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July/August  2004

Expert Advice
    pros who know

When Not to Repair
by Kerry Wanstrath

This topic has been the subject of much debate over the years. It is, perhaps, even more sensitive of an issue due to the controversy about the licensing issue in Connecticut. However that is a subject for an entirely different 
article.

Those of us who respect and perform both repair and replacement have no doubt already established some criteria for determining when damage is too severe to perform a quality repair. It has been suggested that some repair and replacement shops replace more often then they should.

As an owner/partner in an auto glass business, we would just as soon repair as replace. In fact, we make more money repairing per time spent then replacing. However, the competition within the auto glass replacement market has driven down prices for the past two decades, straining profits. This can force businesses to cut corners or compromise ethics, suggesting a replacement when a repair was needed. To say this doesn’t happen would be naïve; the converse is just as true. A technician may repair when a replacement is in the best interest of the customer.

It is not my position or intention to place a limit on the size, length or amount of the damage. Industry organizations have established guidelines for recommended practice (see list). I can only speak as to what our company does. We evaluate the extent of the damage, taking into consideration the size, placement and age of damage, overall condition of the windshield and replacement cost. What I’m trying to say is we don’t have a hard-and-fast rule such as “no crack over 8 inches” or “ no more then three chips,” because there are variables to consider, such as the age of the crack and the amount of contaminants, or other factors. An example might be if a customer has a stone chip and we’ve determined the crack has been there for a long time and has visible contaminants. We might recommend it be replaced because we don’t think it can be repaired to our satisfaction. considering each situation based on its own circumstances can help you make the correct decision.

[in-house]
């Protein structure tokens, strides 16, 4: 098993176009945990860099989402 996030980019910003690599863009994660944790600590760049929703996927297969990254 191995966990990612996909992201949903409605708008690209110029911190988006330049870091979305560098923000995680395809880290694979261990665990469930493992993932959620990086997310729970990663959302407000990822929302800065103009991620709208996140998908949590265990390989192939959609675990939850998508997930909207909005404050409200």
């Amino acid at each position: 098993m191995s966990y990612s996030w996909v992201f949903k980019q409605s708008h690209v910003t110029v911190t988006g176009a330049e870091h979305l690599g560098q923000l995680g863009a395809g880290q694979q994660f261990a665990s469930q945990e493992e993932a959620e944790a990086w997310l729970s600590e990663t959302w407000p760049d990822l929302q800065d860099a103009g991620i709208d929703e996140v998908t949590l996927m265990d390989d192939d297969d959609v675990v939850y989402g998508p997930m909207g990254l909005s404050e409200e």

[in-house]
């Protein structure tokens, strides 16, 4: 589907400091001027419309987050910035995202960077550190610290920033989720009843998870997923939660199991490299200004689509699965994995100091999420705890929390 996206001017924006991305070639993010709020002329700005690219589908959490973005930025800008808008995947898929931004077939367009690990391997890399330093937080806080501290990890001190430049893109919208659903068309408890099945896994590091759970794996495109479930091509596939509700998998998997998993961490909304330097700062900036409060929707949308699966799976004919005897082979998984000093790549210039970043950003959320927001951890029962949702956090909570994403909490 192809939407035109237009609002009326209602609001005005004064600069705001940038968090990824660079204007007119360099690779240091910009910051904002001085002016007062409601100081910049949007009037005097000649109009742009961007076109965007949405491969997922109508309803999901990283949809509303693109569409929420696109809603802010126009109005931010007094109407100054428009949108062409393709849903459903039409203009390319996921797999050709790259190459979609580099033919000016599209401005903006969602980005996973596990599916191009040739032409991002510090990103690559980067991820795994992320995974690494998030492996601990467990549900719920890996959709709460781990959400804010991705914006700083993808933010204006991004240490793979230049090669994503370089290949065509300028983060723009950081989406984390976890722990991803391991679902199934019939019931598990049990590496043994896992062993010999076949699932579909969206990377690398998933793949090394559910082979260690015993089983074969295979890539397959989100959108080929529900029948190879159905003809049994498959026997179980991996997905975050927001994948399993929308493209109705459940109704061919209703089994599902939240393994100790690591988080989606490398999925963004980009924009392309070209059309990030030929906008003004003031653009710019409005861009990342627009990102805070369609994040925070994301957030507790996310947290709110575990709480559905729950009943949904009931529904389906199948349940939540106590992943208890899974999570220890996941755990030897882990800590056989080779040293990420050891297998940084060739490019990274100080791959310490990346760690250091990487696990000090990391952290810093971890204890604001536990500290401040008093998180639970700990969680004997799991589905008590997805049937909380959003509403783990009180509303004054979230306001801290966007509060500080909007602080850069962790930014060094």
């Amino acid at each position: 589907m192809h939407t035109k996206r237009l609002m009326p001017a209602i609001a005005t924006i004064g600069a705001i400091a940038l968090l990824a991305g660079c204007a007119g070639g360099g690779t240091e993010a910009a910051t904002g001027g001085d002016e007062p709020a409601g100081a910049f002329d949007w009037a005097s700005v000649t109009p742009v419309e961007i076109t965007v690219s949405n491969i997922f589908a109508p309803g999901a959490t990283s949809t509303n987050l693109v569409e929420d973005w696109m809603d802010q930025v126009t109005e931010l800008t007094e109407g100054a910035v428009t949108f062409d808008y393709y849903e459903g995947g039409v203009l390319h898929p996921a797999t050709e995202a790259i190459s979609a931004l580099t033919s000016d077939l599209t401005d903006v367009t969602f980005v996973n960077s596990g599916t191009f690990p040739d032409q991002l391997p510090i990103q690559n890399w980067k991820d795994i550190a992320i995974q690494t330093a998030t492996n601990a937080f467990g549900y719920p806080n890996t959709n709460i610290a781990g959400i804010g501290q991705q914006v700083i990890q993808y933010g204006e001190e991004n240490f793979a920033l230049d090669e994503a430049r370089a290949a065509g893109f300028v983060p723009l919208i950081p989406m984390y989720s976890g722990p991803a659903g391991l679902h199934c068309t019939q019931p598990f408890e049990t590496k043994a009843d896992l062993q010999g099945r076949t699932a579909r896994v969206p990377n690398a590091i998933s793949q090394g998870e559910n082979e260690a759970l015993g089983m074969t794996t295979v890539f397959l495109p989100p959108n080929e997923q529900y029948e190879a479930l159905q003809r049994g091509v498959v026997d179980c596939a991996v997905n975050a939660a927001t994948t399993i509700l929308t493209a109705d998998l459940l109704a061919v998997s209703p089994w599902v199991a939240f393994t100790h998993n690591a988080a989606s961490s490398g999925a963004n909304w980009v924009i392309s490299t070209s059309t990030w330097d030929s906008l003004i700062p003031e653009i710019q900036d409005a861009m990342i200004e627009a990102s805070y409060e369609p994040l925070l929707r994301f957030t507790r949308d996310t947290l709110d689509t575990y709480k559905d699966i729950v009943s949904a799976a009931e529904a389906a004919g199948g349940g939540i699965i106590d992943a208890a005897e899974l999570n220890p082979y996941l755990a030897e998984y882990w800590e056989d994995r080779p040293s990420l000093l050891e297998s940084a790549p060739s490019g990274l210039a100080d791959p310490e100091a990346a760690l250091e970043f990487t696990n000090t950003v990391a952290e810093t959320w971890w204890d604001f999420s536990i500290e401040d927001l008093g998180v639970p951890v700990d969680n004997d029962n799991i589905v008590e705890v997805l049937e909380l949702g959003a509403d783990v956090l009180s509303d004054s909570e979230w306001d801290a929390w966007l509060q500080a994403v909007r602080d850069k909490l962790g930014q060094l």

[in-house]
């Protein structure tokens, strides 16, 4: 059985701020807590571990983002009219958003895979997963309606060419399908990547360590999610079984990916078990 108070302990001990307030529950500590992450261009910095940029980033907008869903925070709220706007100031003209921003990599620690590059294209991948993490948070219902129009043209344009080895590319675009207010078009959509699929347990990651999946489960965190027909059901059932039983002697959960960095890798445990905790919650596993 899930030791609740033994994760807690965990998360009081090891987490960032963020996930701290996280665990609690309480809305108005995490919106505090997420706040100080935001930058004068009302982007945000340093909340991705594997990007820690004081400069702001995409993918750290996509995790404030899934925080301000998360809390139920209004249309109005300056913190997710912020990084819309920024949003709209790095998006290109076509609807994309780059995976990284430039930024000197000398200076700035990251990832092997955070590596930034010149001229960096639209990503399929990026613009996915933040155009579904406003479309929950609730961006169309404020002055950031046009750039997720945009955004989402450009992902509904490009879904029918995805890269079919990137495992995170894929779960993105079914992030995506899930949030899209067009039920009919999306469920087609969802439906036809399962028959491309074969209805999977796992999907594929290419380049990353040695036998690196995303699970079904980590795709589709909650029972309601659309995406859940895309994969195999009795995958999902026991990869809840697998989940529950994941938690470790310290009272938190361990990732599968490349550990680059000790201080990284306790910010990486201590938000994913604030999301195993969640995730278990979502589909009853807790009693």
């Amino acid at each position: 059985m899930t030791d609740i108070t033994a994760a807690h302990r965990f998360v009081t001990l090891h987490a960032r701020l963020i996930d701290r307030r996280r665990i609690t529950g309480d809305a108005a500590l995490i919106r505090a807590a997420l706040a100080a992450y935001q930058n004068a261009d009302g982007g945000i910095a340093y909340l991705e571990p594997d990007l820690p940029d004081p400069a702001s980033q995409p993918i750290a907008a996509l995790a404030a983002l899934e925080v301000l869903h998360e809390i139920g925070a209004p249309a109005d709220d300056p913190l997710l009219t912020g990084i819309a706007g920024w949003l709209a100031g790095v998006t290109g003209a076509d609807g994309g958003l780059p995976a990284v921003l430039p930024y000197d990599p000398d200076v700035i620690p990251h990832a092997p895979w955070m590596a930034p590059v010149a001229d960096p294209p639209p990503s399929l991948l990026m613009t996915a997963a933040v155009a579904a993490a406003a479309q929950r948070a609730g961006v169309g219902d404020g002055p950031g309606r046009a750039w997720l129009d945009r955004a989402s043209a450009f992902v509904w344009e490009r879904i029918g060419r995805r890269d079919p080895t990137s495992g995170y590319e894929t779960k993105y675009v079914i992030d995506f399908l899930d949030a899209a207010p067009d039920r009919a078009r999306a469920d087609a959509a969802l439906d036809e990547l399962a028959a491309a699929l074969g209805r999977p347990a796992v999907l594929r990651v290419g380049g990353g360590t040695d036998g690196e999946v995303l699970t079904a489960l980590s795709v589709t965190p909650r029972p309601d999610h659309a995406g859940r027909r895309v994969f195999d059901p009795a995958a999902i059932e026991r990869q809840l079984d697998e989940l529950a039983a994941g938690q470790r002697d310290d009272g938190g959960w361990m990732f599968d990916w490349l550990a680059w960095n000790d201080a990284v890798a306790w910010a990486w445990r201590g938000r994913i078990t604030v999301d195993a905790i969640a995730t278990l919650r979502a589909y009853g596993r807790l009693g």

This may be a harder decision for repair-only businesses. It is only natural to try to repair all that you successfully can as often as you can. Repair-only shops can be guilty of the same practice we accuse others of. How? Consider your practices on when to say no to repair. Do you say “no” or do you really believe you can repair anything? Only you can honestly evaluate your decisions. Your decisions will, however, have a far-reaching effect on the industry. Consider the effects it would have on the repair industry if every technician did every repair he could. We have all seen work that looked as if it wasn’t even repaired; if that became commonplace windshield repair would lose its appeal and credibility as a viable alternative to replacement. If you think you’re losing out on business as a result of that decision, consider partnering with a replacement company and working out a reciprocal agreement for cross referral.

Another option always available is learning the replacement skills needed to start adding that service. There are a number of training programs that offers hands on experience, which are also very affordable.
For now the decision on “when to repair and not to repair” is yours to make. 

Industry Guidelines
When in doubt, consult the following NWRA Recommended Practices checklist for opting out of a repair.
• Damage penetrating both layers of laminated glass 
• Damage with three or more extended long cracks 
• Damage or crack contaminated by chemicals which inhibit repair 
• Damage or crack on the inside layer of glass 
• Damage or crack that is dirty 
• Damage or crack in a heated wiper rest area 
• Damage or crack in a fully heated windshield 
• Damage with pit size larger than 3/8 of an inch (9.525 mm.) 
• Damage with pit depth to the laminate 
• Cracks that run through the acute area of the windshield 
• Edge cracks that intersect more than once with an edge 
• Stress cracks 

AGRR

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